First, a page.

Weezer's "Feels Like Summer" Is Solid Electropop

Weezer's "Feels Like Summer" Is Solid Electropop

The new track has been released ahead of The Black Album.

Hot on the heels of The White Album, Weezer has released a new single. It’s called “Feels Like Summer,” and more than a few people are pretty mad about it; gone is the power pop sound found on the band’s past two releases.

On “Back to the Shack,” the lead single from 2014’s Everything Will be Alright in the End, frontman Rivers Cuomo made a number of promises to weary fans: “Sorry guys, I didn’t realize that I needed you so much / I thought I’d get a new audience, I forgot that disco sucks.” He seemed to be through with genre experimentation, fully intent on returning to and sticking with the familiar alt-rock formula.

And for a short period, that was the case; The White Album, released last year, delivered on that promise. Its sunny lead single “King of the World” was and continues to be celebrated for its fresh take on the sound that they established on the Blue album way back in ‘94. “Thank God for Girls” had Rivers attempting some weird white-boy rap kind of thing, but ultimately, it was just as solid. Fans were relieved; this was what they’d wanted for years now. The old Weezer was back.

That contentedness didn’t last long, reverting to revulsion upon the release of “Feels Like Summer.” Go look at the music video’s YouTube comment thread - hundreds of commenters are voicing their distaste for the track. It makes sense - the song completely breaks the aforementioned promise that “Shack” made. Everyone - me included - was expecting more alt-rock goodness - this slickly produced, auto-tuned sound was a surprise. They haven’t sounded this electro-poppy since that infamous track, “Can’t Stop Partying,” on that equally infamous album, Raditude. That’s not to say it’s a bad song, though - unlike that garbage fire disaster, this song is competent.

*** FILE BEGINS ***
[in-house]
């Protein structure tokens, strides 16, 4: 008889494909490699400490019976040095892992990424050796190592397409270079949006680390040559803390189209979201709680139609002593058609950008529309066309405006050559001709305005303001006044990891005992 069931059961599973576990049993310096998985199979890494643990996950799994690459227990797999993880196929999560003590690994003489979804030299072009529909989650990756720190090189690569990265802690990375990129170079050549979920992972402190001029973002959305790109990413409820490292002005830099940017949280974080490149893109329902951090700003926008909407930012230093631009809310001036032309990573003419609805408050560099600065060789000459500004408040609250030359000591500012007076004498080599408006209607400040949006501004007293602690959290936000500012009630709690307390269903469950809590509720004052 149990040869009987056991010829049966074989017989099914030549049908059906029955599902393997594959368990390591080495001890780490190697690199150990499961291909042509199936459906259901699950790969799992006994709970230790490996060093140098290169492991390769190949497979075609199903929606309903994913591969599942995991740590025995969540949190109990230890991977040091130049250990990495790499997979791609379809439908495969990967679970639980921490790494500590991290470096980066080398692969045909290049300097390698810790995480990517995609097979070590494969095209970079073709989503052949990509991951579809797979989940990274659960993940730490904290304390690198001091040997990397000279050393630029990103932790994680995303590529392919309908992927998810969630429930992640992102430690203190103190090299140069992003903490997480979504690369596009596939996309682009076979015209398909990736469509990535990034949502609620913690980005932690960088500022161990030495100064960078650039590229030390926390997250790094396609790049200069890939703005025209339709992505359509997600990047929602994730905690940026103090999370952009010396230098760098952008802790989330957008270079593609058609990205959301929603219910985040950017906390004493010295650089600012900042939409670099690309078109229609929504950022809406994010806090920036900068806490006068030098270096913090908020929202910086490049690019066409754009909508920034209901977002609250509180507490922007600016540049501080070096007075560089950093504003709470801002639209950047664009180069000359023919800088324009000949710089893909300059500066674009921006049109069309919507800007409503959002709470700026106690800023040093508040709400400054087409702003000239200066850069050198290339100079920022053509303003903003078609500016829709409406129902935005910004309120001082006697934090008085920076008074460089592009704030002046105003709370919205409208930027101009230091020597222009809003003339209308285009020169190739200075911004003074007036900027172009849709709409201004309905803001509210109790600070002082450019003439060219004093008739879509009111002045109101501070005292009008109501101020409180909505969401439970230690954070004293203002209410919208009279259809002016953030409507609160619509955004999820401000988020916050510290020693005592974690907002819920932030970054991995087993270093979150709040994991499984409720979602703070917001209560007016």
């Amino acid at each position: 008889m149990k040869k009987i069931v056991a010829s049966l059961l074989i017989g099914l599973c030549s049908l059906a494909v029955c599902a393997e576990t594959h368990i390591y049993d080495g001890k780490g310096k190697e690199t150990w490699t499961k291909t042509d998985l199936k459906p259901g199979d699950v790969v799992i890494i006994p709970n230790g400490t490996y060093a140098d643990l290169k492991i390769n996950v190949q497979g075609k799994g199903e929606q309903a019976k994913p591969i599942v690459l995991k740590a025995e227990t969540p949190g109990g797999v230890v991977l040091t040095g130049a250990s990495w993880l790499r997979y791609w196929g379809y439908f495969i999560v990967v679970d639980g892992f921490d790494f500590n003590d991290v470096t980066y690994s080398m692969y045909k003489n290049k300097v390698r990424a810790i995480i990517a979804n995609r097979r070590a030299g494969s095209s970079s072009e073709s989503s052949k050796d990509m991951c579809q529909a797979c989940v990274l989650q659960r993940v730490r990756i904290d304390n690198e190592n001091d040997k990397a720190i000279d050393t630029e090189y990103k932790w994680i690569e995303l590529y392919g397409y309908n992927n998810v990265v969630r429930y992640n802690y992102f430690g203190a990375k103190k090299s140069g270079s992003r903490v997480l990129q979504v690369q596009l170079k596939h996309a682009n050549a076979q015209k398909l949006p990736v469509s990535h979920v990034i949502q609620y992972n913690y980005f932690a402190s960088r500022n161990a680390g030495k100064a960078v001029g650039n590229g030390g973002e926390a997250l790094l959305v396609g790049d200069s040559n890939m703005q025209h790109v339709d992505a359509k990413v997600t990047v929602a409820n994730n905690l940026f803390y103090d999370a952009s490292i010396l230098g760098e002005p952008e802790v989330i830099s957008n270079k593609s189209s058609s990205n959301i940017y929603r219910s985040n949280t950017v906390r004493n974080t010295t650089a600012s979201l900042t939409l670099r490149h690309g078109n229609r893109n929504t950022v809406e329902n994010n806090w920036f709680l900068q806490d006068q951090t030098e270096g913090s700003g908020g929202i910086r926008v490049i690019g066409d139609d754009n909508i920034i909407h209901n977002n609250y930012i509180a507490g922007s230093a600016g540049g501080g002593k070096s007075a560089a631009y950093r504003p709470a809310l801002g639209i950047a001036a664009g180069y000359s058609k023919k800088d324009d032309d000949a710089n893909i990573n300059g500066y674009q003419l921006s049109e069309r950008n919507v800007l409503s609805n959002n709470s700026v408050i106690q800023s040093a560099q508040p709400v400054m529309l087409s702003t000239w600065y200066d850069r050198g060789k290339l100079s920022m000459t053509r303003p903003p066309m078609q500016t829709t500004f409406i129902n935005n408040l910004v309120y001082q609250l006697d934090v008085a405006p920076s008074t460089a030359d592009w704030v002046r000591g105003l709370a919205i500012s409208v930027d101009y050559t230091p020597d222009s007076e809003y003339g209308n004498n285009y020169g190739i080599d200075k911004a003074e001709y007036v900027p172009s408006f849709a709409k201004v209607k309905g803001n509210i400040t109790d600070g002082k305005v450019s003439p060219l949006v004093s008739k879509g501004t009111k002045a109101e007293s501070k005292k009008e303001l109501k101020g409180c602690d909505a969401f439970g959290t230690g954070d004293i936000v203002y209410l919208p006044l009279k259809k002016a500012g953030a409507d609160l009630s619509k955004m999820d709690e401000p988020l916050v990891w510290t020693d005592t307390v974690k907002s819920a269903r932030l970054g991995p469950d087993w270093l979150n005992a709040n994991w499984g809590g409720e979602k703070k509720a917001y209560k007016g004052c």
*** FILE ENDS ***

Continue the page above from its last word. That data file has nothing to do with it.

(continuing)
Competently written, competently arranged, competently performed. It’s - dare I say it - a really great song. It easily could have been a flop, like so many of their previous endeavors in radio-friendly sounds have been, but it comes off as so much more confident, so much more self-assured. It’s primed for beach trip playlists, full of catchy, MGMT-esque hooks, and Rivers sounds uncharacteristically cool and cocky, if a bit aided by pitch-correcting software. So why the backlash? Perhaps all the negativity it’s getting stems from fear brought about by Raditude: oh no, they’ve done the pop thing before, and look how it turned out. I don’t think there’s anything to worry about.

Is “Feels Like Summer” an indication of what The Black Album (as it’s reportedly called) will sound like? Maybe, but maybe not. “Thank God for Girls” was the first track released ahead of The White Album, and that led everyone to believe we were in for a post-Limp Bizkit Durstian rap-rock nightmare (thank God we weren’t). Rivers divulged his plans for The Black Album’s sound last year in an interview with NME: “I think it’s going to maybe be like Beach Boys gone bad,” he said. I can’t even begin to think about what “Beach Boys gone bad” would even sound like, but God, what a concept. The Black Album is slated to release sometime this summer.
Cover Image Credit: therock.net

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It's Time To Thank Your First Roommate

Not the horror story kind of roommate, but the one that was truly awesome.

Nostalgic feelings have recently caused me to reflect back on my freshman year of college. No other year of my life has been filled with more ups and downs, and highs and lows, than freshman year. Throughout all of the madness, one factor remained constant: my roommate. It is time to thank her for everything. These are only a few of the many reasons to do so, and this goes for roommates everywhere.

You have been through all the college "firsts" together.

If you think about it, your roommate was there through all of your first college experiences. The first day of orientation, wishing you luck on the first days of classes, the first night out, etc. That is something that can never be changed. You will always look back and think, "I remember my first day of college with ____."

You were even each other's first real college friend.

You were even each other's first real college friend.

Months before move-in day, you were already planning out what freshman year would be like. Whether you previously knew each other, met on Facebook, or arranged to meet in person before making any decisions, you made your first real college friend during that process.